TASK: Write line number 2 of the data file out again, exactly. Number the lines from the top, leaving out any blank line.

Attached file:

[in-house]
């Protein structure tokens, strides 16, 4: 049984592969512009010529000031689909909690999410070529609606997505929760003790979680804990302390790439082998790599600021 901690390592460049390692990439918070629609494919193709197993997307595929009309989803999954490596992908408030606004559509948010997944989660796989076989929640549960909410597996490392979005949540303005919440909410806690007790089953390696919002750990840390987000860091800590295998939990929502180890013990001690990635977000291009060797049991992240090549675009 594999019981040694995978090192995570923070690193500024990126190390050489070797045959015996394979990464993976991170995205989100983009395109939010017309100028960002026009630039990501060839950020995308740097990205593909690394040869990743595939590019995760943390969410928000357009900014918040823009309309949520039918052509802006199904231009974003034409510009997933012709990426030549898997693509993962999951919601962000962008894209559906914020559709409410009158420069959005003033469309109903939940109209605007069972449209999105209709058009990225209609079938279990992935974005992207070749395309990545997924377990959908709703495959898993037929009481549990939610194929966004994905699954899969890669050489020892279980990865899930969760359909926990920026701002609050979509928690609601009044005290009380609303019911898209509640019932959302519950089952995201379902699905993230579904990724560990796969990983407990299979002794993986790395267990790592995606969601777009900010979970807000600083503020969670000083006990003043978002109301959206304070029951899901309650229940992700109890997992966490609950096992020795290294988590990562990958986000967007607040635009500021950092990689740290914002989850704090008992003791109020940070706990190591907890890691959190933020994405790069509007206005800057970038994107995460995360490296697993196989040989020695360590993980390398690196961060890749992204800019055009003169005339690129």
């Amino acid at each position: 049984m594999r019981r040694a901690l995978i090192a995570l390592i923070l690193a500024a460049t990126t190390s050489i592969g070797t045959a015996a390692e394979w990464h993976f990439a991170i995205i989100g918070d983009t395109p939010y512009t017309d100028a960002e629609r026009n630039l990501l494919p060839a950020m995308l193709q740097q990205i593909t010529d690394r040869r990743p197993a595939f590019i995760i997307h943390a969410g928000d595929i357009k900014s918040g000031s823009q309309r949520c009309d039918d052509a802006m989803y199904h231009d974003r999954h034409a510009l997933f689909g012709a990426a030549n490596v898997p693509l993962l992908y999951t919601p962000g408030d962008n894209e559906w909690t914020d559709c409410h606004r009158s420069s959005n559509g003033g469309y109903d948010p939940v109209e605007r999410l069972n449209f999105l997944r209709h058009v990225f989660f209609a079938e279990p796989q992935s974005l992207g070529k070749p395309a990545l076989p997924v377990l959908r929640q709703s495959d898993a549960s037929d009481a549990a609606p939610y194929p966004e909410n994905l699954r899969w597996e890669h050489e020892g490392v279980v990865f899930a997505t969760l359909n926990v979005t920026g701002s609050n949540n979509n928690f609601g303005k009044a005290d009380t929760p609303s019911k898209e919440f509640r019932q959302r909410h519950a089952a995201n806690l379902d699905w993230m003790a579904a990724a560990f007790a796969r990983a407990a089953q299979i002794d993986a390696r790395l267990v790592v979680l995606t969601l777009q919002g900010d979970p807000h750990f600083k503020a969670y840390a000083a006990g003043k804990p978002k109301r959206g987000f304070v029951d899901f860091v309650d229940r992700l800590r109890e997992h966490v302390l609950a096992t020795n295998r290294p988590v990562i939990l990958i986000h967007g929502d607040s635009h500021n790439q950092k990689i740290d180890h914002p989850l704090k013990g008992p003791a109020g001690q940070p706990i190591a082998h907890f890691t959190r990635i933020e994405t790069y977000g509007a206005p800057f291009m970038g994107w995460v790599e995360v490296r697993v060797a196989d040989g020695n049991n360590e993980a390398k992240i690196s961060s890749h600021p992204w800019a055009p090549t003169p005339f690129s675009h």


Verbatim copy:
């Protein structure tokens, strides 16, 4: 049984592969512009010529000031689909909690999410070529609606997505929760003790979680804990302390790439082998790599600021 901690390592460049390692990439918070629609494919193709197993997307595929009309989803999954490596992908408030606004559509948010997944989660796989076989929640549960909410597996490392979005949540303005919440909410806690007790089953390696919002750990840390987000860091800590295998939990929502180890013990001690990635977000291009060797049991992240090549675009 594999019981040694995978090192995570923070690193500024990126190390050489070797045959015996394979990464993976991170995205989100983009395109939010017309100028960002026009630039990501060839950020995308740097990205593909690394040869990743595939590019995760943390969410928000357009900014918040823009309309949520039918052509802006199904231009974003034409510009997933012709990426030549898997693509993962999951919601962000962008894209559906914020559709409410009158420069959005003033469309109903939940109209605007069972449209999105209709058009990225209609079938279990992935974005992207070749395309990545997924377990959908709703495959898993037929009481549990939610194929966004994905699954899969890669050489020892279980990865899930969760359909926990920026701002609050979509928690609601009044005290009380609303019911898209509640019932959302519950089952995201379902699905993230579904990724560990796969990983407990299979002794993986790395267990790592995606969601777009900010979970807000600083503020969670000083006990003043978002109301959206304070029951899901309650229940992700109890997992966490609950096992020795290294988590990562990958986000967007607040635009500021950092990689740290914002989850704090008992003791109020940070706990190591907890890691959190933020994405790069509007206005800057970038994107995460995360490296697993196989040989020695360590993980390398690196961060890749992204800019055009003169005339690129």